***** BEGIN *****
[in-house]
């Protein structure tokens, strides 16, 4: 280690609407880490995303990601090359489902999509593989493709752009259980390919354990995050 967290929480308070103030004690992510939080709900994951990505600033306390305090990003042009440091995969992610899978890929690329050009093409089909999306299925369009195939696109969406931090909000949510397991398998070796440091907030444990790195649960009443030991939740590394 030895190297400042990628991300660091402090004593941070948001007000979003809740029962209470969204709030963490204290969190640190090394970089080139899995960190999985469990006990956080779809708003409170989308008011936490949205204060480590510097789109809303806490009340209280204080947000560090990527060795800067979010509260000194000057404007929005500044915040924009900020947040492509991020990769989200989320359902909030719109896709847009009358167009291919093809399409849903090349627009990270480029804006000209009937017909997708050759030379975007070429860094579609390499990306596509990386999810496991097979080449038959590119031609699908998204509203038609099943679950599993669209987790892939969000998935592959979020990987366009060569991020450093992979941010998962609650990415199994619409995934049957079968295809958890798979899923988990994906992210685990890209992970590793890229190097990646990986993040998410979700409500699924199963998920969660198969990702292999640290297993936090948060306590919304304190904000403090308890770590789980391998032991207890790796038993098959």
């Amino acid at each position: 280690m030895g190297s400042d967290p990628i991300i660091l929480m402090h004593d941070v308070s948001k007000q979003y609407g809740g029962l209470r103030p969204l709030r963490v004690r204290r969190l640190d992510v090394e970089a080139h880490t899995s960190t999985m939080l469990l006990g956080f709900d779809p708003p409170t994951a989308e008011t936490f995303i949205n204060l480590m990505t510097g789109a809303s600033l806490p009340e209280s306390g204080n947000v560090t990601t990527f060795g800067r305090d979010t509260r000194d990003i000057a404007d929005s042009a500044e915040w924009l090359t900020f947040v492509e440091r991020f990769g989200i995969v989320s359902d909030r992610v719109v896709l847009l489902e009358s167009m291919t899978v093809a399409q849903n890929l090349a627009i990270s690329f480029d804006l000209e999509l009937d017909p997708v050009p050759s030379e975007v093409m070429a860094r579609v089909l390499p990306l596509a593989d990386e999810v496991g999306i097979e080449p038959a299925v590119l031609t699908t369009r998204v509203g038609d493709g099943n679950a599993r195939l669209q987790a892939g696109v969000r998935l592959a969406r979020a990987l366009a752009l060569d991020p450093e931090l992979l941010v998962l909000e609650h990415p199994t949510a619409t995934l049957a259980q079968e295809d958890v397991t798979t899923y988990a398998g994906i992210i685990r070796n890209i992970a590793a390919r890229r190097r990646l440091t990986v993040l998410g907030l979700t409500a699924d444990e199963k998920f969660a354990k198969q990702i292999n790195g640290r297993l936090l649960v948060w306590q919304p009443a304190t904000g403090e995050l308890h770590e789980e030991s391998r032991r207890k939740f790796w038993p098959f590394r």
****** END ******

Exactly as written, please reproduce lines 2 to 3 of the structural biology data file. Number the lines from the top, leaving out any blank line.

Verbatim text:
């Protein structure tokens, strides 16, 4: 280690609407880490995303990601090359489902999509593989493709752009259980390919354990995050 967290929480308070103030004690992510939080709900994951990505600033306390305090990003042009440091995969992610899978890929690329050009093409089909999306299925369009195939696109969406931090909000949510397991398998070796440091907030444990790195649960009443030991939740590394 030895190297400042990628991300660091402090004593941070948001007000979003809740029962209470969204709030963490204290969190640190090394970089080139899995960190999985469990006990956080779809708003409170989308008011936490949205204060480590510097789109809303806490009340209280204080947000560090990527060795800067979010509260000194000057404007929005500044915040924009900020947040492509991020990769989200989320359902909030719109896709847009009358167009291919093809399409849903090349627009990270480029804006000209009937017909997708050759030379975007070429860094579609390499990306596509990386999810496991097979080449038959590119031609699908998204509203038609099943679950599993669209987790892939969000998935592959979020990987366009060569991020450093992979941010998962609650990415199994619409995934049957079968295809958890798979899923988990994906992210685990890209992970590793890229190097990646990986993040998410979700409500699924199963998920969660198969990702292999640290297993936090948060306590919304304190904000403090308890770590789980391998032991207890790796038993098959």
């Amino acid at each position: 280690m030895g190297s400042d967290p990628i991300i660091l929480m402090h004593d941070v308070s948001k007000q979003y609407g809740g029962l209470r103030p969204l709030r963490v004690r204290r969190l640190d992510v090394e970089a080139h880490t899995s960190t999985m939080l469990l006990g956080f709900d779809p708003p409170t994951a989308e008011t936490f995303i949205n204060l480590m990505t510097g789109a809303s600033l806490p009340e209280s306390g204080n947000v560090t990601t990527f060795g800067r305090d979010t509260r000194d990003i000057a404007d929005s042009a500044e915040w924009l090359t900020f947040v492509e440091r991020f990769g989200i995969v989320s359902d909030r992610v719109v896709l847009l489902e009358s167009m291919t899978v093809a399409q849903n890929l090349a627009i990270s690329f480029d804006l000209e999509l009937d017909p997708v050009p050759s030379e975007v093409m070429a860094r579609v089909l390499p990306l596509a593989d990386e999810v496991g999306i097979e080449p038959a299925v590119l031609t699908t369009r998204v509203g038609d493709g099943n679950a599993r195939l669209q987790a892939g696109v969000r998935l592959a969406r979020a990987l366009a752009l060569d991020p450093e931090l992979l941010v998962l909000e609650h990415p199994t949510a619409t995934l049957a259980q079968e295809d958890v397991t798979t899923y988990a398998g994906i992210i685990r070796n890209i992970a590793a390919r890229r190097r990646l440091t990986v993040l998410g907030l979700t409500a699924d444990e199963k998920f969660a354990k198969q990702i292999n790195g640290r297993l936090l649960v948060w306590q919304p009443a304190t904000g403090e995050l308890h770590e789980e030991s391998r032991r207890k939740f790796w038993p098959f590394r």